Slim Pickens Poster


Jump to: Overview (4)  | Mini Bio (1)  | Family (2)  | Trade Mark (4)  | Trivia (14)  | Personal Quotes (2)

Overview (4)

Born in Kingsburg, California, USA
Died in Modesto, California, USA  (brain tumor)
Birth NameLouis Berton Lindley Jr.
Height 6' 3" (1.91 m)

Mini Bio (1)

Slim Pickens spent the early part of his career as a real cowboy and the latter part playing cowboys, and he is best remembered for a single "cowboy" image: that of bomber pilot Maj. "King" Kong waving his cowboy hat rodeo-style as he rides a nuclear bomb onto its target in the great black comedy Dr. Strangelove or: How I Learned to Stop Worrying and Love the Bomb (1964). Born in Kingsburg, near Fresno in California's Central Valley, he spent much of his boyhood in nearby Hanford, where he began rodeoing at the age of 12. Over the next two decades he toured the country on the rodeo circuit, becoming a highly-paid and well-respected rodeo clown, a job that entailed enormous danger. In 1950, at the age of 31, Slim married Margaret Elizabeth Harmon and that same year he was given a role in a western, Rocky Mountain (1950). He quickly found a niche in both comic and villainous roles in that genre. With his hoarse voice and pronounced western twang, he was not always easy to cast outside the genre, but when he was, as in "Dr. Strangelove", the results were often memorable. He died in 1983 after a long and courageous battle against a brain tumor. He was survived by his wife Margaret and children.

- IMDb Mini Biography By: Jim Beaver <jumblejim@prodigy.net>

Family (2)

Spouse Margaret Elizabeth Harmon (22 March 1950 - 8 December 1983)  (his death)  (3 children)
Parents Louis Bert Lindley, Sr.
Sallie Mosher Turk

Trade Mark (4)

Often acted in post-modern Westerns or parodies of Westerns
Tall, paunchy frame almost invariably in a cowboy hat and rodeo-style clothes
His loud, proud and somewhat crude Southern characters
High-pitched, raspy voice with southern drawl.

Trivia (14)

Best remembered as Major "King" Kong, the United States Air Force B-52 pilot assigned to drop an A-bomb on Russia in Dr. Strangelove or: How I Learned to Stop Worrying and Love the Bomb (1964).
Before becoming an actor, he was riding on the rodeo circuit. Someone told him that he should take up another line of work because all he would ever get in the rodeo was "Slim Pickin's.".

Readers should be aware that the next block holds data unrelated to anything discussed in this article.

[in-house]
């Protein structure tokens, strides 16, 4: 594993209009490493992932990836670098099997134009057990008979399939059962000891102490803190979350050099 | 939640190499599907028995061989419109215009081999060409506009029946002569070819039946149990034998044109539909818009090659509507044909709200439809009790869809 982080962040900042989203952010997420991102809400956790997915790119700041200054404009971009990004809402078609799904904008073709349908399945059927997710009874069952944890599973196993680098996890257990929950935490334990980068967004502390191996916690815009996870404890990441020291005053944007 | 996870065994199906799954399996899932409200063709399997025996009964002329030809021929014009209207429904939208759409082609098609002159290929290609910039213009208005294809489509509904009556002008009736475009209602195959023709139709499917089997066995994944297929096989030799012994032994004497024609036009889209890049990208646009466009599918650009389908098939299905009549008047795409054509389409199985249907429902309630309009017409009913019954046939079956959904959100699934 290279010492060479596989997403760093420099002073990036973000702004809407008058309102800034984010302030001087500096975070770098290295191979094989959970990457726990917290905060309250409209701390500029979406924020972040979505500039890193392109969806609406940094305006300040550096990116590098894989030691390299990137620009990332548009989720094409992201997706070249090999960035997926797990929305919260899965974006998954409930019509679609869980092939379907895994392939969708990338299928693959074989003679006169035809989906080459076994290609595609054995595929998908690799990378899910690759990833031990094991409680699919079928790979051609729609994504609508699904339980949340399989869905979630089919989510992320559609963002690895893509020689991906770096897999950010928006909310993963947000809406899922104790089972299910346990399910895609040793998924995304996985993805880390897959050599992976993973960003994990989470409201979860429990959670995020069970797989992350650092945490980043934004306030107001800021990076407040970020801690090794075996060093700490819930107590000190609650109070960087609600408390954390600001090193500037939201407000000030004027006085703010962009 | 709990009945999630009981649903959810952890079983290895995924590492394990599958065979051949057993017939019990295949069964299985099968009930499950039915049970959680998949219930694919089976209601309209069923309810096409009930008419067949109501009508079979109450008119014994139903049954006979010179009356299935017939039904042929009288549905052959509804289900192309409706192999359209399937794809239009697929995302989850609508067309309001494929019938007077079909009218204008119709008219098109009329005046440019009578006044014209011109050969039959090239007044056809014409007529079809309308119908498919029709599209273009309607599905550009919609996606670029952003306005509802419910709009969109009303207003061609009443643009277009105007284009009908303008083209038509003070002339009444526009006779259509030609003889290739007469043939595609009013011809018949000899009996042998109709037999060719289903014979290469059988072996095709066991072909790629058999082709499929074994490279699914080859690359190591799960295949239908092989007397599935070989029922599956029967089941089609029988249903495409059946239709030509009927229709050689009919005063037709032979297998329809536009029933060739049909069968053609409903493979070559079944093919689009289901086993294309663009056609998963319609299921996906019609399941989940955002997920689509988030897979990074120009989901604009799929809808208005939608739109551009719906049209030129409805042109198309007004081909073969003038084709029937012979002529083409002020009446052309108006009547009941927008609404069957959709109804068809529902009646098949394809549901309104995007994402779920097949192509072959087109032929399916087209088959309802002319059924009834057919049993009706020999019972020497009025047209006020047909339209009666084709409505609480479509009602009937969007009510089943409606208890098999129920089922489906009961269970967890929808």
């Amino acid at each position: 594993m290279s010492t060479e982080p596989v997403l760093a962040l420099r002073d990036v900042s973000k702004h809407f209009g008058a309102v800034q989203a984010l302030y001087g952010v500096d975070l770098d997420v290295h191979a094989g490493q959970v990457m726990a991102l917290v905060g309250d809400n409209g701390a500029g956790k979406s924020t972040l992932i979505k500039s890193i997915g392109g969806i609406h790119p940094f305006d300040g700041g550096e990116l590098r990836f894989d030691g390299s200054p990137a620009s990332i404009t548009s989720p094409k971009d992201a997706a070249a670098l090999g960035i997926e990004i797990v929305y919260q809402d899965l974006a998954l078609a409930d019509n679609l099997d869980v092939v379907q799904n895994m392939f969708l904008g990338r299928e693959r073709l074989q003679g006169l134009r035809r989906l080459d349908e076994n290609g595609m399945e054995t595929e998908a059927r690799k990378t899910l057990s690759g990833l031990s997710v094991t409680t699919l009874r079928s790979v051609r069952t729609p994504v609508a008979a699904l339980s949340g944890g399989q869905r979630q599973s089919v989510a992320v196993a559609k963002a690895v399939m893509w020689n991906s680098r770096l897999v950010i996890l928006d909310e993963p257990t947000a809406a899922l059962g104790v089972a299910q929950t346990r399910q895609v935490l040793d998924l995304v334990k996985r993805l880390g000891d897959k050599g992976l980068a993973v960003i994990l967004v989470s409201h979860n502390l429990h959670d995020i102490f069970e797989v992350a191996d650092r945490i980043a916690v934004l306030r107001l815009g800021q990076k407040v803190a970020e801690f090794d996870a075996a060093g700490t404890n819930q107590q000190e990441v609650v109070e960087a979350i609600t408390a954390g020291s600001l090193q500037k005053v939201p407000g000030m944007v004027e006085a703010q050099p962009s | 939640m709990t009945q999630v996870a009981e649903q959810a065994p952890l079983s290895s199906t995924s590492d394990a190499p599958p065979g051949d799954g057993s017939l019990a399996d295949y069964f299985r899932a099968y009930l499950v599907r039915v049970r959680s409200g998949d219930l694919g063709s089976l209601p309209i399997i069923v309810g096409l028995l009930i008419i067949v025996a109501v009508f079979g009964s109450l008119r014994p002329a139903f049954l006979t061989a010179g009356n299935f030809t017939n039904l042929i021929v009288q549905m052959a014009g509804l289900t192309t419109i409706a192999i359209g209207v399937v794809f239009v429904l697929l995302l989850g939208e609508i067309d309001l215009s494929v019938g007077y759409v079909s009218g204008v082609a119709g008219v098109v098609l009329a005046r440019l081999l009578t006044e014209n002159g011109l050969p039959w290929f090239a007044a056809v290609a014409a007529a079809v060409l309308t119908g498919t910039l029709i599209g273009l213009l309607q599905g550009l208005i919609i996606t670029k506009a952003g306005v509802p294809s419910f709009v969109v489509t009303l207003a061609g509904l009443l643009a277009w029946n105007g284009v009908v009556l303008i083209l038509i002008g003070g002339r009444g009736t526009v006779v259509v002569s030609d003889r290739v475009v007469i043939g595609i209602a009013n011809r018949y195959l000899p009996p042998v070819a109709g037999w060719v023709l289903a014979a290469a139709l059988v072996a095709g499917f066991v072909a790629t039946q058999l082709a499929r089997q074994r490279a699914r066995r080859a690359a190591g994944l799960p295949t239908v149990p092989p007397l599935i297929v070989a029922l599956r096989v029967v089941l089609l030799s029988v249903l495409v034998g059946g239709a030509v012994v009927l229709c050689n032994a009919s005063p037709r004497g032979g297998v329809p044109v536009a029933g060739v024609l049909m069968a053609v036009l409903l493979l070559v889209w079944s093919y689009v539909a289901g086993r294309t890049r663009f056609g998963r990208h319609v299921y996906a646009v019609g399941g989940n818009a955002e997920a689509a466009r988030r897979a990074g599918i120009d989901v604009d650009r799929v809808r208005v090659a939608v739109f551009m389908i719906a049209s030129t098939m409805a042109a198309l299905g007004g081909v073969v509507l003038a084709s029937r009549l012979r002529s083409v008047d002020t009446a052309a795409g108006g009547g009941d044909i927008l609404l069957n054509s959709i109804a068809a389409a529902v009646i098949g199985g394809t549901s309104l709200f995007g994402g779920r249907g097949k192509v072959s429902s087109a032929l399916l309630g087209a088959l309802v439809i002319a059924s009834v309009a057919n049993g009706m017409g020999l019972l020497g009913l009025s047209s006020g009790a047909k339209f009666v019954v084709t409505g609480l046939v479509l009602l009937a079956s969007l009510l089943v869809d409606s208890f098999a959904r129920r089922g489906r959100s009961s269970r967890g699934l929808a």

Brother of Easy Pickens.
Dedicatee of Howard Waldrop's story "Night of the Cooters," whose protagonist is Sheriff Bert Lindley.
He explained how he got into the rodeo business: "Well, there was this big, lanky, 15-year-old California ranch kid, and he went into the rodeo manager's office and said, 'Mister, I want to sign up for the calf-roping but my paw says I ain't allowed to. So I can't use my right name'. And the manager said, 'Son, no matter what name you use, it'll be slim pickin's out there today'. So the boy said, 'That's as good a name as any, I reckon-put me down as Slim Pickin's'. The manager spelled it 'Pickens' and the boy won $400 that afternoon".
Was Stanley Kubrick's first choice to play the role of Dick Hollaran in The Shining (1980). Pickens declined, saying that after enduring Kubrick's notorious style of multiple retakes in Dr. Strangelove or: How I Learned to Stop Worrying and Love the Bomb (1964), he had no desire to work for him again. Subsequently, the role of Hollaran went to Scatman Crothers.
Inducted into the Hall of Great Western Performers of the National Cowboy and Western Heritage Museum in 1982.
When he showed up on the set of Dr. Strangelove or: How I Learned to Stop Worrying and Love the Bomb (1964) fully dressed as a cowboy and speaking in a thick Southern accent, the British crew thought he was "Method" acting, not knowing that this was how he always dressed and acted.
Bareback bronc rider; saddle bronc rider; rodeo clown and bullfighter.
Inducted into the Rodeo Hall of Fame of the Rodeo Historical Society (a support group of the National Cowboy and Western Heritage Museum) in 1986.
Inducted into the Pro Rodeo Hall Of Fame (2005).
Although he was known for his heavy Southern drawl, leading many to believe he was from Texas or Oklahoma, he was actually born in Kingsburg, CA--not far from Fresno--and raised in California's San Joaquin Valley.
Peter Sellers was originally going to ride the atom bomb in Dr. Strangelove or: How I Learned to Stop Worrying and Love the Bomb (1964). Slim got a phone call late one evening from Stanley Kubrick: "Peter has fallen and broken his hip, I need you for a day's shoot--I need you bad and I need you now. How soon can you get on a plane and make it to London?". Slim obliged and in his haste forgot that he didn't have a passport because he had never traveled outside the US before. His entrance was delayed while he had to go through the process of getting one before he was allowed to leave the airport.
He appeared in three films which have been selected for the National Film Registry by the Library of Congress as being "culturally, historically or aesthetically" significant: One-Eyed Jacks (1961), Dr. Strangelove or: How I Learned to Stop Worrying and Love the Bomb (1964) and Blazing Saddles (1974).

Personal Quotes (2)

After [Dr. Strangelove or: How I Learned to Stop Worrying and Love the Bomb (1964)], the roles, the dressing rooms and the checks all started gettin' bigger.
[In a 1967 interview, about appearing on Bonanza (1959)] . . . had to wear lifts . . . I'm 6'3" but alongside Dan Blocker I guess they thought I looked like Mickey Rooney.

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